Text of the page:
Check back for coverage and details from the Jan. 26 meeting. In the meantime, we’ll reveal the treasure trove of material from the Historic Preservation Board meeting. In the images above and below, you’ll see the plans shown at Inuhele that weren’t part of our original story.
A key to the reimagination of the entry experience is the removal of the Bora Bora Room, which hasn’t been used since it was damaged by Hurricane Wilma in 2005. The preservation board approved, with conditions that as much historic decor be saved as possible.
At the Jan. 11 meeting, Jesse Muller of Perry-Becker Design spoke of how the immersion in The Mai-Kai begins when arriving vehicles cross the wooden bridge from Federal Highway. “We want that experience to start as soon as they drive into the site, not when they get out of their car, not when they walk into the building. As soon as they enter that bridge,” he said.
The bridge will be completely refurbished with new posts, rope and netting along with torches and additional barrels and thematic lighting. After the bridge, however, things will change drastically under the new landscaping plan by Perry-Becker, which specializes in theme park design and previously worked on the new entryway to Disney’s Polynesian Village Resort.
Traffic will be redirected around the two giant banyan trees that sit just to the north of the porte-cochère, then flow into a traffic circle. This roundabout will be a new focal point for guests, with “concrete themed to look like sand, so it’s as if the guests are getting out of their car onto the beach of The Mai-Kai,” Muller said.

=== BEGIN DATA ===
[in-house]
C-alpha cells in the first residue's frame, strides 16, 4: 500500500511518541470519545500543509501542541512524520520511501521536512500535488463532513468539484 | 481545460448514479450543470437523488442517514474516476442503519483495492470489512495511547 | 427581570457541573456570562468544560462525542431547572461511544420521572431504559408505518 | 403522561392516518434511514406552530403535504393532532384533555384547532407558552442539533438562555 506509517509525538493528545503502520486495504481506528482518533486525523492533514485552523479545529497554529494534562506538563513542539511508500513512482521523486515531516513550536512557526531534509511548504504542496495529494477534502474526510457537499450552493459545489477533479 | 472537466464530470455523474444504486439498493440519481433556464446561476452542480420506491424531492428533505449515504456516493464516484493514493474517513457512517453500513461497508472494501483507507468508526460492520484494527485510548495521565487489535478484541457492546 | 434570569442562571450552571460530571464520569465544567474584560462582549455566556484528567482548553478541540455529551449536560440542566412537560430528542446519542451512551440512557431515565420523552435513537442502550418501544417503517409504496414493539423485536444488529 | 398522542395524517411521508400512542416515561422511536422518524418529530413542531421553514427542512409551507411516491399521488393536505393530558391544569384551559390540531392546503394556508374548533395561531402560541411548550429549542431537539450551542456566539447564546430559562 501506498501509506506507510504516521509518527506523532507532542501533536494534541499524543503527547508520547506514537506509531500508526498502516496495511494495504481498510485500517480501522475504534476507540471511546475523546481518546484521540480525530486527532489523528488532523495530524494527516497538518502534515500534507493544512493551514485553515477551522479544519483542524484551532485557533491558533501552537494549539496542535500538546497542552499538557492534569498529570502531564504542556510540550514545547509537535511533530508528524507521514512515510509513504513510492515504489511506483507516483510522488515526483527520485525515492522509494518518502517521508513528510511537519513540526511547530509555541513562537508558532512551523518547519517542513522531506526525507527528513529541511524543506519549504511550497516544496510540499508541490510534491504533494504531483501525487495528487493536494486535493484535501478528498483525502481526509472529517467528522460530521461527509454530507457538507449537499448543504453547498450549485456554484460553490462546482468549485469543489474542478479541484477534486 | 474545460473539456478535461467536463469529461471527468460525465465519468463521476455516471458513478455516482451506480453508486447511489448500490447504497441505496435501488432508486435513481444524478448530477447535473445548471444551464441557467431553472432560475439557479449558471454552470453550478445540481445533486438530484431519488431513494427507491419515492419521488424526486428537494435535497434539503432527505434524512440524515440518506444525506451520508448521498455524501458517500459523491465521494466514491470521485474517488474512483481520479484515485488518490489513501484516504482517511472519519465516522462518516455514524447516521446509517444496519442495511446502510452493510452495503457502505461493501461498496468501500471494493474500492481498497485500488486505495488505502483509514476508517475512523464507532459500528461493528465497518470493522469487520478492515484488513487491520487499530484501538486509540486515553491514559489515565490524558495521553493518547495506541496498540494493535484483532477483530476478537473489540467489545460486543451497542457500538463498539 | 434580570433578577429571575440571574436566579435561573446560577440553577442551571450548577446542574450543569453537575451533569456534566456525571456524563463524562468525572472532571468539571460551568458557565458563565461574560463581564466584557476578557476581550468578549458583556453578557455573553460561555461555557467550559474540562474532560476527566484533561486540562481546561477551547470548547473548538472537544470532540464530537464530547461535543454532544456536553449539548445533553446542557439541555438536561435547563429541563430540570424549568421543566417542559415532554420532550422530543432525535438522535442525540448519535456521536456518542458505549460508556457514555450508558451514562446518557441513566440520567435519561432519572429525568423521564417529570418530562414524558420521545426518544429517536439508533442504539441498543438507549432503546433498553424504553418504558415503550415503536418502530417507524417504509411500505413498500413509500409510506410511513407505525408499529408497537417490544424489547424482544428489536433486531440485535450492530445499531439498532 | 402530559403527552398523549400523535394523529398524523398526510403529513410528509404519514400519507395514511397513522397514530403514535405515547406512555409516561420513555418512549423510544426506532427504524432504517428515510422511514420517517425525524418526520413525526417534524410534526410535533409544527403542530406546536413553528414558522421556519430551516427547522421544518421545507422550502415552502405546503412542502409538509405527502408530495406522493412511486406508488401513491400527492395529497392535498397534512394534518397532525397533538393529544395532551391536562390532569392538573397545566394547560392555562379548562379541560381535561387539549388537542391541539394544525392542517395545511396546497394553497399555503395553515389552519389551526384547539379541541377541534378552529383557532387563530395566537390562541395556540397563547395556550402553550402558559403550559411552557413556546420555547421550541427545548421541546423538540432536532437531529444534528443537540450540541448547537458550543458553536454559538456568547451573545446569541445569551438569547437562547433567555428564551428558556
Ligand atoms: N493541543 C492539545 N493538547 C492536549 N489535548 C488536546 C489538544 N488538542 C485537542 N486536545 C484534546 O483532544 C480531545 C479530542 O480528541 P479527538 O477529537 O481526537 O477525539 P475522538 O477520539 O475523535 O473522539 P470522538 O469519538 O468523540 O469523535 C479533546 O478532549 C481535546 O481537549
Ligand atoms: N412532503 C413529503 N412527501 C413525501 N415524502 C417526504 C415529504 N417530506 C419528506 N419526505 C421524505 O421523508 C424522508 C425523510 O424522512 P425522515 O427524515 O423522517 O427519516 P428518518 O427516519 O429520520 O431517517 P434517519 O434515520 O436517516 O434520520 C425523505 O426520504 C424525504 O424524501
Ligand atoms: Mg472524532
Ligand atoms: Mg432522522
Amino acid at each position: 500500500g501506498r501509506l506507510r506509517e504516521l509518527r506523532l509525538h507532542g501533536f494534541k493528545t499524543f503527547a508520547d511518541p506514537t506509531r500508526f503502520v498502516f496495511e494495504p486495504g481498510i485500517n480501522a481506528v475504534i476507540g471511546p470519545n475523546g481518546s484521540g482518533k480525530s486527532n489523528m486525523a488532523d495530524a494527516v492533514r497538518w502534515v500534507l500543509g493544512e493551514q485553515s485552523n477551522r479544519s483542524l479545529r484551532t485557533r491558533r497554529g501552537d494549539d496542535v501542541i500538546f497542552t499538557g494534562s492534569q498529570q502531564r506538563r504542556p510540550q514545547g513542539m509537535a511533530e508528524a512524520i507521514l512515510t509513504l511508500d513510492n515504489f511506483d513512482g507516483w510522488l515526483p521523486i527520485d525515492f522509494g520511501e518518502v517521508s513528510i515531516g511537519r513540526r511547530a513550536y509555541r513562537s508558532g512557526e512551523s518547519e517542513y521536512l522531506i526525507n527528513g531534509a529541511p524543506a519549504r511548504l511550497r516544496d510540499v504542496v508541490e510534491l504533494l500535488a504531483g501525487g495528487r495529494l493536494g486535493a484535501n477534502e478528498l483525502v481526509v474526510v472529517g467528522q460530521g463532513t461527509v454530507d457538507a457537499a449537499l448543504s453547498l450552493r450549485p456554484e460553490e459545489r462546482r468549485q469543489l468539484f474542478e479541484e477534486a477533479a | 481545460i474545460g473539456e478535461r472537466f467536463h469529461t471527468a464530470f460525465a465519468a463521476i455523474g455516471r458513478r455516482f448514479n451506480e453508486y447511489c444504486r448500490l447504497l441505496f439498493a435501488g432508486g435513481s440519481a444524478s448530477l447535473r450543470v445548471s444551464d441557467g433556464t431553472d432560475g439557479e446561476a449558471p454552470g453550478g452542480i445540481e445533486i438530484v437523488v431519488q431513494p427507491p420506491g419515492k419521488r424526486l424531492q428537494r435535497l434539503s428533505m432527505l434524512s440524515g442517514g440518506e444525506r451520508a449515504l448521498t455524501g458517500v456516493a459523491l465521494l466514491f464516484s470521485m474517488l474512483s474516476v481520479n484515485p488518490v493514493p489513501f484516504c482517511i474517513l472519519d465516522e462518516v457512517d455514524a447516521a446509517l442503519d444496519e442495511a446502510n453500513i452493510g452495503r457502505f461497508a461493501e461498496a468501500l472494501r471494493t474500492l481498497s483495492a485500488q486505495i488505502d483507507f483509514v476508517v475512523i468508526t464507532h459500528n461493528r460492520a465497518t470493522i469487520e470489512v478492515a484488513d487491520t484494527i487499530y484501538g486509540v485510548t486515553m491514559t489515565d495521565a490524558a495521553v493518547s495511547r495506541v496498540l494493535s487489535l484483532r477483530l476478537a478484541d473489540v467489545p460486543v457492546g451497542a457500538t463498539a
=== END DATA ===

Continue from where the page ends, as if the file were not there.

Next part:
The roundabout will feature tapa-style designs with Polynesian cultural symbols embedded in pebble rock. The island will feature a lighted volcanic rock display that Muller described at the meeting. It will be themed to look like a caldera, a large cauldron-like hollow that forms shortly after the emptying of a magma chamber in a volcano eruption.
The texture and rock work will look like cooled magma, Muller said. There will be no heat or fire, however. The volcano effect “will be accomplished with lighting features and water jets to simulate the bubble of lava.”
He added that the volcano should look like it’s been there for hundreds of years. “We want this new revitalized space to not look like it was built yesterday, and that it’s existed as long as The Mai-Kai Restaurant has been here. And that it’s all been here since the beginning.”
One of the more ambitious plans presented to the city of Oakland Park is an outdoor patio under the porte-cochère with a stand-alone bar and stage designed to look like an authentic Polynesian catamaran.
* Click here or on the image for a larger view
* Click here for a larger view of the catamaran stage
The plan calls for the bar to be clad in lava rock veneer that looks the same as the lava rock around the property. There is also a proposed water feature behind the bar. The sound of rushing water behind the lava rock will create a familiar Mai-Kai experience, Muller said.
Perry-Becker took the idea of an adjacent stage for bands and performances to the next level with a design inspired by a Polynesian catamaran. This life-sized replica would be “tucked into the landscape” with its onboard hut used to hide the stage’s technical equipment, Muller said.
But what about the building plans? As detailed in our previous coverage, some of the new additions will be pushed back to Phase 2. It will require a large investment of time to build the new kitchen and event space, so The Mai-Kai will open with a provisional kitchen (and abbreviated menu) but a full bar menu. [See floor plan]